It is a well-known fact that the Armenian people has no historical roots in this region, and therefore there can be no question of the protection of the Armenian heritage in this geography. The issue of UNESCO’s position on the fate of the historical and cultural heritage of the peoples of our region is that of the tragic history of the Azerbaijani people, whose heritage has been vandalized, appropriated and destroyed in the vast territories that are now the Republic of Armenia, as well as in the territories of Azerbaijan that were occupied by Armenia for thirty years.
When Azerbaijan demanded a parallel UNESCO mission to Armenia, the neighboring country was not particularly concerned. Traces of Turkic heritage in Armenia were obliterated irrevocably a long time ago. Hardly anyone today can tell just by looking at it that the main square of the Armenian capital was once the center of a completely different city, which was razed to the ground and paved with asphalt.
Nevertheless, Azerbaijan has set to work in earnest and intends to pursue the historical truth to the triumphant end.
On July 5, a group of Azerbaijani scientists and members of the public sent an appeal to UNESCO Director General Audrey Azoulay concerning the cultural genocide perpetrated in Armenia against the national, cultural and historical heritage of the Azerbaijani people, in particular, against the ancient Tepebashi quarter of Yerevan. It was discussed during the presentation of the research by historian Sabuhi Huseynov, “The fate of the Tepebashi quarter, the last remaining Azerbaijani national, cultural and historical heritage in Irevan: Destruction and elimination of the historical traces of the heritage of the Azerbaijani people in Armenia”. The presentation was held at the Gulustan Palace, with a demonstration of archival and photo materials, and a viewing of a film about the cultural and historical heritage of the Azerbaijani people in Irevan.
Rizvan Huseynov, UNESCO Associate Professor, Director of the Center for the History of the Caucasus, senior researcher at the Institute of Law and Human Rights of Azerbaijan National Academy of Sciences:
“During the period of khanates, the city of Irevan consisted of four quarters: Gala, Sheher (Shehri), Tepebashi and Demirbulag. Tepebashi is the only partially preserved quarter of historical Irevan. We know that the historical center of today’s Yerevan was a city built in the Middle Ages by our ancestors, by Azerbaijanis. It was an oriental, Muslim city and it was completely destroyed. Only a small part of it survived—Armenians now call it Kond (distorted form of the Azerbaijani word “kend”, meaning “village”). Some old buildings and even the ruins of an old mosque remain there. However, now the Armenians have suddenly decided to “modernize” the so-called Kond by demolishing the old buildings and thus erasing the last traces of the medieval architecture of Azerbaijani Irevan.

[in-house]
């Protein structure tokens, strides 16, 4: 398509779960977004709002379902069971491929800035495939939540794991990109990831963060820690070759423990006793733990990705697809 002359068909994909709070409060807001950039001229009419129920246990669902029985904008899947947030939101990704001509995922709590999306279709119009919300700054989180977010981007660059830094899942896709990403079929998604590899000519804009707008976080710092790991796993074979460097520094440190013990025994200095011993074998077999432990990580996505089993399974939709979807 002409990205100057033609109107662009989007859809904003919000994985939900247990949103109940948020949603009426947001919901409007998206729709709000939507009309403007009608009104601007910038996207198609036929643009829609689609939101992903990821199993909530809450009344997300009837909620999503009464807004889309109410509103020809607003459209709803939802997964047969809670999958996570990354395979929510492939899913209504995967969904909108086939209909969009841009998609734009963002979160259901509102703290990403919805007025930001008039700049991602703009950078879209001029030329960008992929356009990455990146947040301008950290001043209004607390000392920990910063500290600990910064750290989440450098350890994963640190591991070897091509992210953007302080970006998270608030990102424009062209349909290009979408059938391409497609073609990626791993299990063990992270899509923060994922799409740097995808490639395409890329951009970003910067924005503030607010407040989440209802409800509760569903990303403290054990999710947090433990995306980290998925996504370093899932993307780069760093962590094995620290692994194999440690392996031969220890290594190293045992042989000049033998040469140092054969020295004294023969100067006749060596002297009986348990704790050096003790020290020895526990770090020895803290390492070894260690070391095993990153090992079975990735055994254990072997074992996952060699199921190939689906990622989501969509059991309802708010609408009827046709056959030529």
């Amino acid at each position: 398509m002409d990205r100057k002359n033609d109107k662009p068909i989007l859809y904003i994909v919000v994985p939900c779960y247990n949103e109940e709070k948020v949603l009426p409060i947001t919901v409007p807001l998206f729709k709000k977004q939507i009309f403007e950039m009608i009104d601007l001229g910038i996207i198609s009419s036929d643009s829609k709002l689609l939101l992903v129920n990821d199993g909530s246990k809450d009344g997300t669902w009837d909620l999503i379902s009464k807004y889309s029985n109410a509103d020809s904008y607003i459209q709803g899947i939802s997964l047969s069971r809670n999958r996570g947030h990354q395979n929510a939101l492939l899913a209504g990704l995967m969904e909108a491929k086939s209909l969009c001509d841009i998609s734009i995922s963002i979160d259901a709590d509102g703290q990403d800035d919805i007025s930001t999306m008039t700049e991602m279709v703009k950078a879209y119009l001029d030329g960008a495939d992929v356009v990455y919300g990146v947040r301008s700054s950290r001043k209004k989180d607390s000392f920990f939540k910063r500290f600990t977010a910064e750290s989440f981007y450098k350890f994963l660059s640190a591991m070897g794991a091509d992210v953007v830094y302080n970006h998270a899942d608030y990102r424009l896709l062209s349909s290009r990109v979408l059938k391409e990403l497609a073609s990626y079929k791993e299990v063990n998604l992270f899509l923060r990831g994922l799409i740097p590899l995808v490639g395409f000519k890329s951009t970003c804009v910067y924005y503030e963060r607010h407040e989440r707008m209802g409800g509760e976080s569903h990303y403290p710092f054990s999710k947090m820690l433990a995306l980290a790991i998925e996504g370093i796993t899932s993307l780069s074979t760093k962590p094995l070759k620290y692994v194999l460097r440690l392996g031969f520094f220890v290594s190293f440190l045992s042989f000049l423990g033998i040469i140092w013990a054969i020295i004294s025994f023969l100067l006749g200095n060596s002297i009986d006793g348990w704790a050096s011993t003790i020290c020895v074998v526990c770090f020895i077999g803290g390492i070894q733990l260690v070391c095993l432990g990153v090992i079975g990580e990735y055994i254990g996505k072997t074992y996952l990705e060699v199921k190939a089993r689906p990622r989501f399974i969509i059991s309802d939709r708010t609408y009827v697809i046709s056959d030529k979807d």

“For this reason, a group of Azerbaijani scientists and experts carried out an enormous work, shot a film, and today we have appealed to UNESCO to save at least the remains of historical Irevan fragmentally preserved in Tepebashi. Let’s hope that the international organization will give this matter due attention and help us stop the destruction of the last vestiges of the true history of the modern Armenian capital. If it happens, there will be a chance to save, preserve and even restore the Tepebashi quarter, part of the heritage of the Azerbaijani history of Armenia and Yerevan, in its original form.”
Interestingly, the current residents of Tepebashi are not embarrassed to show the remains of the Tepebashi mosque to tourists. The local “guides” tell everyone that one can still find several old-time buildings in the quarter, although they call them Ottoman and Persian, carefully avoiding the word “Azerbaijani”. Only 1.5-meter-thick walls remain of the Tepebashi mosque today; the dome collapsed in the 1960s. In the early twentieth century, Armenian immigrants from Turkey moved into the mosque, and their descendants continue to live on the premises of the temple to this day. The Tepebashi quarter is known in history as an arena of bloodshed perpetrated by Armenians during the genocide of Azerbaijanis at the beginning of the twentieth century.
Azerbaijanis still lived in this part of Yerevan in Soviet times. Eyewitnesses say that our compatriots used to gather at the local teahouse, not far from the mosque. That teahouse is long gone, replaced with unauthorized construction. According to some information, the Tepebashi mosque was built by Abbasgulu Khan of Irevan, member of the Irevan city council and a descendant of the khan’s family. Notably, his house, also located in Tepebashi and practically destroyed, is still referred to by local Armenians as the “khan’s house”.
There were two attempts to demolish Tepebashi: one during the Soviet era and another one in the early 2000s. Reconstruction of the heavily populated area, demolition of houses and building a new district required significant funds, which Armenia did not have. Now, there is more and more talk in the neighboring country about the need to redevelop the so-called Kond. It is unlikely that the Armenian government has the money for it. There is, however, a threat of the truth about the destruction of Azerbaijani Irevan coming to light. Yerevan knows that no UNESCO mission will be allowed into Azerbaijan without a parallel monitoring mission in Armenia. The Azerbaijani side will also not allow this monitoring to be conducted in a haphazard, hasty and performative manner.
Our appeal to UNESCO about the Tepebashi quarter is the first signal to the destroyers of history that Azerbaijanis intend to fight on this front, just as on the battlefield, to the end.
Translated from Day.az